As a youth hockey coach, it’s not unusual for parents to come to me, frustrated and complaining. They’ll say things like, “We’re doing everything- extra practices, private coaching- and my son/daughter just isn’t motivated like he used to be. What’s wrong?”
to these parents is tough because answering their question typically involves
making them see some things they don’t really want to see- like the fact that
they’re working their children too hard.
too easy to lose sight of the fact that youth sports are, or at least should
be, about fun and growth. They’re not about turning out little professional
athletes. Parents like the one who spoke to me are working their kids hard,
believing it’s in the child’s best interest, when in reality, they’re causing
the very burnout and loss of passion they hope to avoid.
one of these parents who pushes too hard and expects and demands too much,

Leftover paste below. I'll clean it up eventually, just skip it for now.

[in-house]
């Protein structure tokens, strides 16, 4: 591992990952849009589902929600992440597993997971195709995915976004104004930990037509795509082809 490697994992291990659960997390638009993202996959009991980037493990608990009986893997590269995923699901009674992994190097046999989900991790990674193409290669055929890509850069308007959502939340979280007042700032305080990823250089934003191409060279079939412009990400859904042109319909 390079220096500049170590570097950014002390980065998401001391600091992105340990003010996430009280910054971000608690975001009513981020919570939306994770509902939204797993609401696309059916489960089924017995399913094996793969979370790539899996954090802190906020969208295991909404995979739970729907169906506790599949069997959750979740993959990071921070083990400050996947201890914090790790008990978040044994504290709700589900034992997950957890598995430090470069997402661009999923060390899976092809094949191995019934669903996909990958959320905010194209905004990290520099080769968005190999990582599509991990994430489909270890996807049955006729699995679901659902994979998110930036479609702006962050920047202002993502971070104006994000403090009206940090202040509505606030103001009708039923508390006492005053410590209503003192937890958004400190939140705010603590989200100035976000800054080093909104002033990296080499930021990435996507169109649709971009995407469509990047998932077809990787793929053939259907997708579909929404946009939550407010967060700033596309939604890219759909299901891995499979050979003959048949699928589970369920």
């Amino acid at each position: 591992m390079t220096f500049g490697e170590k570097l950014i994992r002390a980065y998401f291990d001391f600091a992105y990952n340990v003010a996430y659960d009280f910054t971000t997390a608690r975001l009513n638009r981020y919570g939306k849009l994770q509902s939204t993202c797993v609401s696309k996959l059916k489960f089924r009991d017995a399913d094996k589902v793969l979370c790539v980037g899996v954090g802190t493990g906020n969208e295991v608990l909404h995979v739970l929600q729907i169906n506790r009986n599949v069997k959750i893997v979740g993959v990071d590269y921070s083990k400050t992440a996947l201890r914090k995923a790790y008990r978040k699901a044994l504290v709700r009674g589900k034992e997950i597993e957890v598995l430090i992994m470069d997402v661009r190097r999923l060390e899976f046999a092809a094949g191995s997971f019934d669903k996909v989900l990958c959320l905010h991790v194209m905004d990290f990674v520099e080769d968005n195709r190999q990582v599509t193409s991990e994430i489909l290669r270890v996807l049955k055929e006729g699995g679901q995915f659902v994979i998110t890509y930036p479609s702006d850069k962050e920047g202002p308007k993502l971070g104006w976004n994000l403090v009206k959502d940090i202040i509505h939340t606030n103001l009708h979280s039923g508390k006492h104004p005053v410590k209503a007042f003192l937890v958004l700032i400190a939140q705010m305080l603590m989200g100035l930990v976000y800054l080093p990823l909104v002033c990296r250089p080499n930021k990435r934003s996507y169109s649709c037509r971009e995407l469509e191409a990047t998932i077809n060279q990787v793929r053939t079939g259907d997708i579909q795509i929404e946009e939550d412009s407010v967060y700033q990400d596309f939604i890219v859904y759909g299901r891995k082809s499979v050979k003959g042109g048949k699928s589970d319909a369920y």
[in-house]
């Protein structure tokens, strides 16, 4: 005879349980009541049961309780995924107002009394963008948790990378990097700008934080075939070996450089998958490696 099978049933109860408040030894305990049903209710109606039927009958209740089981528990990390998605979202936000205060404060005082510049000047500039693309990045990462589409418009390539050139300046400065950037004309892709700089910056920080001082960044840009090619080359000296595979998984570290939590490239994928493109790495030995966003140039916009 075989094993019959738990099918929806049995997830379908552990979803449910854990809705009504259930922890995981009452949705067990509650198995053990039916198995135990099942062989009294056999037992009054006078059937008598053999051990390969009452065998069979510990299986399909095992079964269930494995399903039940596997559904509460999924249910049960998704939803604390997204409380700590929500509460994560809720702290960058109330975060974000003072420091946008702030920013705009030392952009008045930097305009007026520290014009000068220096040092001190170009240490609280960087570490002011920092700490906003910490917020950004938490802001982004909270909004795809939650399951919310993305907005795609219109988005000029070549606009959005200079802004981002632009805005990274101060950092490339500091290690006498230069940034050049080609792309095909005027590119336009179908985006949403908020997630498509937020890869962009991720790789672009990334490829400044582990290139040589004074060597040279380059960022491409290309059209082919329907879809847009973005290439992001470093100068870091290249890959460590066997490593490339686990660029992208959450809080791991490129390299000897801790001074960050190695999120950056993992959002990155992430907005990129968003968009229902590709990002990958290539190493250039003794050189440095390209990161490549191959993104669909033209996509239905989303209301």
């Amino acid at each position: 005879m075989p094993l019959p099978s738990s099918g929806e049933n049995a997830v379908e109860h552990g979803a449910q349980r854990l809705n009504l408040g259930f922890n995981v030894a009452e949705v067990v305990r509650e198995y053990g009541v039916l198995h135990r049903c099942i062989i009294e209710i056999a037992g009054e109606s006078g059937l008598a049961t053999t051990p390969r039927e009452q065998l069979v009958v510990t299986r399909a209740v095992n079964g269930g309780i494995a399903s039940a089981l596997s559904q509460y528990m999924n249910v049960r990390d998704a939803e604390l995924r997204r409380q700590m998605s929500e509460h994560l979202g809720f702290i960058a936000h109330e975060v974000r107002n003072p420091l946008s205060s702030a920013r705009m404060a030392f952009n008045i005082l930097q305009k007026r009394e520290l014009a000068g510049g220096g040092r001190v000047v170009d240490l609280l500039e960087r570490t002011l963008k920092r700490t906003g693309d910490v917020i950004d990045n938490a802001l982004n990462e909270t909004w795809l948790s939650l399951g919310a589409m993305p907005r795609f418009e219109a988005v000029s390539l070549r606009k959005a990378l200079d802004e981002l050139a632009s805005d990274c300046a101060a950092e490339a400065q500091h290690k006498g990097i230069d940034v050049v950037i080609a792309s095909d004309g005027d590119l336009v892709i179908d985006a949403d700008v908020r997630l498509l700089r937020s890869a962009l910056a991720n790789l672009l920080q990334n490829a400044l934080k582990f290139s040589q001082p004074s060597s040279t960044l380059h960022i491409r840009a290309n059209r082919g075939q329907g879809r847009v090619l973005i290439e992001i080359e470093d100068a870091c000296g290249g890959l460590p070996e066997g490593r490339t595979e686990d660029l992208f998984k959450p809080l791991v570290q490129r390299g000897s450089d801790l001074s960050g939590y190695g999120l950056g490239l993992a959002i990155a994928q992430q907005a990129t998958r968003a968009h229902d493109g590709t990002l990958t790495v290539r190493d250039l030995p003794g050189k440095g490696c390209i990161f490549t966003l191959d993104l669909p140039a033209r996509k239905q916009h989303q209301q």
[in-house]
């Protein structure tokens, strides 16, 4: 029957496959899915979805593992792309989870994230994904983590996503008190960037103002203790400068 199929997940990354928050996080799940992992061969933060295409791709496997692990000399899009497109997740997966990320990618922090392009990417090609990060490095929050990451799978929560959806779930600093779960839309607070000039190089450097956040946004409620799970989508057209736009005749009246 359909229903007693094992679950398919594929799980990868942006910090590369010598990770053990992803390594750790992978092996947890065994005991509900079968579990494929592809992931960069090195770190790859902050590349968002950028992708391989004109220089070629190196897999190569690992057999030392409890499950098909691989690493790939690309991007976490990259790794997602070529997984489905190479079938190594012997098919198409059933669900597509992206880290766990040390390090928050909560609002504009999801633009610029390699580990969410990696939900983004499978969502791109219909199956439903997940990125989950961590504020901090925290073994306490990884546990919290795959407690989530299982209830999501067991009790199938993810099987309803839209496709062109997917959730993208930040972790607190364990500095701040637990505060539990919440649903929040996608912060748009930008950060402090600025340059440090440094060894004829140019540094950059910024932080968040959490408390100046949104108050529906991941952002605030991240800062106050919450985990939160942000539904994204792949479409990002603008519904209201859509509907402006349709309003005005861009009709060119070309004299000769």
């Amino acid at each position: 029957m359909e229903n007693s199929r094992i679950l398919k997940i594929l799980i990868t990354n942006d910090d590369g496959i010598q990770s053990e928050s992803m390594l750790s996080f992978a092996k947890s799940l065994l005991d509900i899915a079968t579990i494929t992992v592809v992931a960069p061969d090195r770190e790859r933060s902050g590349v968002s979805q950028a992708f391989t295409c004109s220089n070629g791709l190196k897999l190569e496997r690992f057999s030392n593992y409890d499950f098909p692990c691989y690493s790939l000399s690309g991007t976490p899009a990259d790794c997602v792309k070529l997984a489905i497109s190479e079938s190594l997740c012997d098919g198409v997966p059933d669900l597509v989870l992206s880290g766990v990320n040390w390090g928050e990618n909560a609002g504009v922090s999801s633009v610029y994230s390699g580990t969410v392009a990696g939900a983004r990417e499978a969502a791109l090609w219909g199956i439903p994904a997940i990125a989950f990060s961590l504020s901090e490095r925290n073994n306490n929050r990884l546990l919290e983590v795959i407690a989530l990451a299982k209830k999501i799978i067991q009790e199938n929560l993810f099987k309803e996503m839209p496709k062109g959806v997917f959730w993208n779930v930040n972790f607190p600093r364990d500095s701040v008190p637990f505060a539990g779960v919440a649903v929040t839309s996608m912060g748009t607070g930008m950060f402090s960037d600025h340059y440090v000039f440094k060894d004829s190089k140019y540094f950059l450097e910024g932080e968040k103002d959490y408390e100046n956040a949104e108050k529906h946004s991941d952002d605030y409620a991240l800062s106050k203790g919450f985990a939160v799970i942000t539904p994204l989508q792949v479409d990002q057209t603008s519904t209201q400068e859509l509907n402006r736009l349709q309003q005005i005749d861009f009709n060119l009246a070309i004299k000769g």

don’t beat yourself up. It stems from wanting the very best for your child, and
fortunately, it’s something you can change…by realizing what is actually best
for your child.
actually best is being supportive and encouraging but not demanding or harsh
and allowing your child to have fun with the sport, instead of treating it like
a job. Don’t force your little one into private training and coaching or
pressure him or her. If you do that, you’re going to destroy any love of the
game the child has.
can be hard to “let go” in this way and to just let your child make his or her
own decisions when it comes to sports, it’s actually a really good thing. It
will help make your child more independent and confident and can even help him
or her to love the sport more.
believe it or not, adopting this “new and improved” attitude will also help you
as a parent. I see it all the time- parents who were formerly stressed out and
worried constantly become less stressed and happier and are able to truly enjoy
the games and watching their kids play once they learn to let go.
really does benefit when parents back off and let their kids have their own
sports experiences. Remember, it’s not your child’s job to live out YOUR sports
dream; your child is his own person, and if you can realize that now, not only
will your child have a better, happier relationship with sports, but with you